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Old 30-08-2010, 05:42   #1
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Location: Lafayette, La.
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Ultimate Test and Experience

Just moved new (to me) 30 foot sailboat from Kemah, Tx to Cyp pt., La. Took the ICW all the way and learned so many things while doing so. Gonna keep this as short as possible. A good friend and I took on this challenge to get the boat to its new home. We left on a thurs around 4pm and hit Galveston bay. got to the shipping channel around dark and had some wind..close hauled all the way down to Bolivar and entered the ICW. needing somewhere to tie off, we tried Stingaree marina. ran aground trying to enter marina, (local knowledge would have helped) got free and tied to a dock for a few hours to nap. hours later the marina opened and the guy who ran the place was cool about the situation, and advised that the boat was in shallow water over rocks( i got worried and we quickly got oputta there. The guy even offered to drive me to get diesel if needed, he was a good guy. We learned that the marinas on the guide were no longer open and had to motor against 15kt head wind 90% of the trip. 13 hp engine can only do so much in that wind and navigating those channels in total darkness slowed us down also. we experienced every human emotion on this journey from awesome times to wishing we could quit and be home. sleep deprevation is bad stuff, because finding places to tie off and rest was a huge problem. We did find an awesome ghost town of a destroyed marina called Adams bayou and got some sleep. Sunday morning we entered Vermillion bay and the water began to get rough, we thought it wasnt so bad. Then 10 min later i began to fear we wouldnt make it, we werent even close to the middle of the bay and we were in 20kt head wind and 3-5ft waves crashing over the bow. I turned around and got back to the channel to find another way. We found another entrance to the bay 4 hours later and proceeded with caution. Had good close haul again, steady 15-20kt and we ran, water was good as it was closer to protected side of the bay. we made it back. Learned so many things on this voyage. First, the value of finding a place to sleep was huge. Sleep deprevation can lead you to decisions you wouldnt even normally consider. Having several paper charts, gps and iphone were huge. My friend even had a device called gps spot, which allowed family to track our progress at 10 min intervals. And ofcoarse, learning several ways to get unstuck from this forum was HUGE, we touched bottem and stopped 8 times on this trip and got out easily each time. i think my impeller was struggling toward the back end of the trip, temp was getting hot and not much water was being discharged, but she got us there 60 something hours after leaving Kemah. This particular volvo penta is tough, we throttled back to keep her as cool as we could and averaged 4 kts....i did have spare impeller and fuel filter onboard and all those things will be changed asap. The ICW is tough, the leland bowman lock was the WORST! we were hit by a huge squall while waiting to enter and almost through anchor to hold position in what seemed like a parking lot of tug barges, but they let us cut in line. make serious plans if you travel this route because it will test you....and its not like you can just quit and go home, we kept going, and going....but we are home safe and have huge respect for life, and good old training, marine knowledge and education........oh, and ofcoarse, planning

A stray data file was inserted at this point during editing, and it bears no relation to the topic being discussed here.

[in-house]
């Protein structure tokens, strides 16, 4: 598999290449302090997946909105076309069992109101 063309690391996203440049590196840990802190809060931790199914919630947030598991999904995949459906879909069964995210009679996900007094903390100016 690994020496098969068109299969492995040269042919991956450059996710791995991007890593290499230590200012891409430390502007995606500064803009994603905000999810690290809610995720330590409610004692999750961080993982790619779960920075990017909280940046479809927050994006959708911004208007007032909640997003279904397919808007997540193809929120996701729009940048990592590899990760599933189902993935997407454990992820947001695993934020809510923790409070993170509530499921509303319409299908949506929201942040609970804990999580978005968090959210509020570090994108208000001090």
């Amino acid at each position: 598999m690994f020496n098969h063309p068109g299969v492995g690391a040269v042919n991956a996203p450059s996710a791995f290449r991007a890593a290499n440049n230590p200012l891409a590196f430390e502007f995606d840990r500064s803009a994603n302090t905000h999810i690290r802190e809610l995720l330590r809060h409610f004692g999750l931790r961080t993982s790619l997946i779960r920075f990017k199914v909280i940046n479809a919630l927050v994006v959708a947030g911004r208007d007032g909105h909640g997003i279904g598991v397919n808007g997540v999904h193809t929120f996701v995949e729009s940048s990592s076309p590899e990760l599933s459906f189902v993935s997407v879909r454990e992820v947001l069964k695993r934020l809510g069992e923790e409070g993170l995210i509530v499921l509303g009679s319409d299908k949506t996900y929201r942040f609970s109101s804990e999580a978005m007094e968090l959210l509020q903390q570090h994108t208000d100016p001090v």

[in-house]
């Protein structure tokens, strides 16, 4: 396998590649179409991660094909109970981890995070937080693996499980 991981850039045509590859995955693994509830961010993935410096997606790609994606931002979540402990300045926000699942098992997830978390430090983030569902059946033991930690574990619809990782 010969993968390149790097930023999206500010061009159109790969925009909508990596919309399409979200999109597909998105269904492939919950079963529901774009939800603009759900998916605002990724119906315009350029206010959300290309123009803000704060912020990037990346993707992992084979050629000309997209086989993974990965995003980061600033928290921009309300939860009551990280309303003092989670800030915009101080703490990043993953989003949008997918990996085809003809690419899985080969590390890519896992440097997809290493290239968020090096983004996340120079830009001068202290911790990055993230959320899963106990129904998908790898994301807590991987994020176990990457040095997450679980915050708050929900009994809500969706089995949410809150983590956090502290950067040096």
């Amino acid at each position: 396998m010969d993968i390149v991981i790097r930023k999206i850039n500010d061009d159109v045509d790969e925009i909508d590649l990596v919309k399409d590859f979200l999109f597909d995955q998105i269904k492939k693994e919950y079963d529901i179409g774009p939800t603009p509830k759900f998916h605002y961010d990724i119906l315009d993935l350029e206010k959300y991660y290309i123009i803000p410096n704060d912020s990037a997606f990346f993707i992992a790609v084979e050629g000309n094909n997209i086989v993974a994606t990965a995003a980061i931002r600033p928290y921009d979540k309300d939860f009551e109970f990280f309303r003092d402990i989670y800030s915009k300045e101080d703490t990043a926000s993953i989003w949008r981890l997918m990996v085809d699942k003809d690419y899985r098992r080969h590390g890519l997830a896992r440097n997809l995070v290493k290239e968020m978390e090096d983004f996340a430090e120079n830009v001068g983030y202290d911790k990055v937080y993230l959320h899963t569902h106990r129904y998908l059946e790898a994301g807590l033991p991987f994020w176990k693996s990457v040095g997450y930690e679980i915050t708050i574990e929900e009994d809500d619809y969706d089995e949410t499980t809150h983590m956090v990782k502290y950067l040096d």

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Old 30-08-2010, 05:57   #2
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Sleep deprivation when single-handed is always going to be a problem especially close to shore.

The same situation when there is more than one crew suggests that you needed to have organised your watchkeeping a bit better.
"Be wary of strong drink. It can make you shoot at tax collectors - and miss."
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Old 30-08-2010, 06:44   #3
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Moving a new boat to you is always a crap shoot. I've had one easy one and one really hard one. You just get can't as organized to start with and the little things you don't know overcome all the wisdom you may have had from other boats.

Moving down any part of the ICW always sounds far easier than it turns out. Darkness, weather, sleep, and nagging mechanical problems are all the surprises waiting. Trips often have too tight a deadline and this forces actions that no normal sailor would try. Being in a channel of sorts forces navigation problems that you really have to see to sort out. Daylight just makes a big difference threading such passages. All the incentives can line up to make you do that darn fool thing you should have known better than to try. Estimates on destinations and speed suddenly make a serious problem.

Sounds like you did fine any way. Learning a lot usually means you can do a lot better in the future. A good understanding of what it takes to travel on the ICW is usually something you have to learn. The east coast ICW isn't that much better even if the shadow of Katrina still weighs heavy on the gulf
Paul Blais
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37 15.7 N 76 28.9 W
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